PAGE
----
Researchers have developed a new technique for monitoring the development of insulin resistance in mice.
The study, which was conducted at the Karolinska Institutet, Swede, could shed new light on the mechanics of insulin resistance.
What is insulin resistance?
Insulin resistance occurs when the body stops responding properly to the insulin it produces. As a result, blood glucose levels run higher than they should. Insulin resistance is very closely linked to type 2 diabetes, heart disease and metabolic syndrome.
How was the study conducted?
In a previous study, the same researchers had found beta cells – which are responsible for producing insulin – are also targets for signalling of insulin resistance. However, because these cells are located in the pancreas, it’s not easy for researchers to use them to monitor insulin resistance.
However, the researchers have now found a novel solution to the problem: a combination of fluorescent lights and islet transplantation.
“The problem is that the islets are embedded in the pancreas and therefore not accessible for direct monitoring,” said lead author Meike Pasche, doctoral student at the Rolf Luft Research Centre for Diabetes and Endocrinology, Department of Molecular Medicine and Surgery at the Karolinksa Institutet. “However, by equipping beta-cells with a fluorescent biosensor that reports on insulin resistance and transplanting these reporter islets into the anterior chamber of the eyes of mice, we are now able to study beta-cell insulin sensitivity over months in the living mouse.”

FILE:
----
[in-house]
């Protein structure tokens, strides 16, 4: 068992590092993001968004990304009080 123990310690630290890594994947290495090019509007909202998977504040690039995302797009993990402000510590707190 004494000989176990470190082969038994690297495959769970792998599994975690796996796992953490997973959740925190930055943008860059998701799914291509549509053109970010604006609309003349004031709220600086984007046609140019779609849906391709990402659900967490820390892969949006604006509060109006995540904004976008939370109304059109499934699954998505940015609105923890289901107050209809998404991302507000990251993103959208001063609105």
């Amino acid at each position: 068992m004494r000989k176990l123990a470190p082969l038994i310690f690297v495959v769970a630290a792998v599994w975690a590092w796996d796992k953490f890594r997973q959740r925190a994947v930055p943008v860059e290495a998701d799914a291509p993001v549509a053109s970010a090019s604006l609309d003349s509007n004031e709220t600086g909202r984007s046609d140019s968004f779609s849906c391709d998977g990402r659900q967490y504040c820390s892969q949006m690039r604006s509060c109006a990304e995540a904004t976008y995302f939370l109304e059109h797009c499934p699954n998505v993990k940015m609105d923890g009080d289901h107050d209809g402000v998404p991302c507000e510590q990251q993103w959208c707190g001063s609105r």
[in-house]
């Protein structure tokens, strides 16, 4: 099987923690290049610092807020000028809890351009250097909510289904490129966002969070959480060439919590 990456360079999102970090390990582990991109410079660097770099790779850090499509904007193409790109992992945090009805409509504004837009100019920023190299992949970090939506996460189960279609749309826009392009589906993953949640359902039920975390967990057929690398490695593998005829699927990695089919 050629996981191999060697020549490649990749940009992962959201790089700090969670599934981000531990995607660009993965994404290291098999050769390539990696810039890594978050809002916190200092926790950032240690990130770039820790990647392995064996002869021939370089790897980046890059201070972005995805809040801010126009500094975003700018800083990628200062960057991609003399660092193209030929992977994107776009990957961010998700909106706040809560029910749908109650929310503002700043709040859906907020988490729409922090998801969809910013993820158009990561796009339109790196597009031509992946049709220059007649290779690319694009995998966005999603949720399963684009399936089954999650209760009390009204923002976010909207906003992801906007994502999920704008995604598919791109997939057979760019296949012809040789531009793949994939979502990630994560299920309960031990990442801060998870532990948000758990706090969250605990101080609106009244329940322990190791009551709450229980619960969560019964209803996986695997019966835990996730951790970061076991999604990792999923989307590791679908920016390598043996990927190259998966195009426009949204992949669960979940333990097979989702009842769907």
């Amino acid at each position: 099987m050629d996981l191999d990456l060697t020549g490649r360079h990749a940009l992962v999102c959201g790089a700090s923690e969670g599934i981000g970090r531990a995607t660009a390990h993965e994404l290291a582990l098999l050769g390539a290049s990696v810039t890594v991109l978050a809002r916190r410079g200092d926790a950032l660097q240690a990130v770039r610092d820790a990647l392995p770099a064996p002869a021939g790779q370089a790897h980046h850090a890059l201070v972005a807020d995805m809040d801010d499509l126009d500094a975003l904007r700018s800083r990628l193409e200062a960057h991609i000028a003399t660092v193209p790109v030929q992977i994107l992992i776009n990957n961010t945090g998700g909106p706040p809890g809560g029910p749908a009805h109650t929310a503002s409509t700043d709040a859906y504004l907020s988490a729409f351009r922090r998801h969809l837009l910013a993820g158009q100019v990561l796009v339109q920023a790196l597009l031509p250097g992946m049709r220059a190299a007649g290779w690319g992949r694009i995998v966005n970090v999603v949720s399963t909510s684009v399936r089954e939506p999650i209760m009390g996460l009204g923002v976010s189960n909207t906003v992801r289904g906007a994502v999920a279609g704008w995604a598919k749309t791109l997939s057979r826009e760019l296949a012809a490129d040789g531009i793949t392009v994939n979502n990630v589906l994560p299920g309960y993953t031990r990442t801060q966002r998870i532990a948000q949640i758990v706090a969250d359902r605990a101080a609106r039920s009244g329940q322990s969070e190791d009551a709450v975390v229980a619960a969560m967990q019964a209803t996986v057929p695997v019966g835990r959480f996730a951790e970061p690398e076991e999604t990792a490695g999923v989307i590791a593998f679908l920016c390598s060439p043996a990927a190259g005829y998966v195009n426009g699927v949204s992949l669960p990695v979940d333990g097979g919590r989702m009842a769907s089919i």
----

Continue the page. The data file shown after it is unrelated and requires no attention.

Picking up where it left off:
In other words, the researchers are using the eye as a natural body-windown, which allows them to non-invasively monitor insulin resistance in islet cells.
Professor Per-Olof Berggre, who co-led the study, said: “This technique allows monitoring of cell type specific insulin sensitivity or resistance in real-time in the context of whole body insulin resistance during progression and intervention of disease.”
The findings are published in Scientific Reports.

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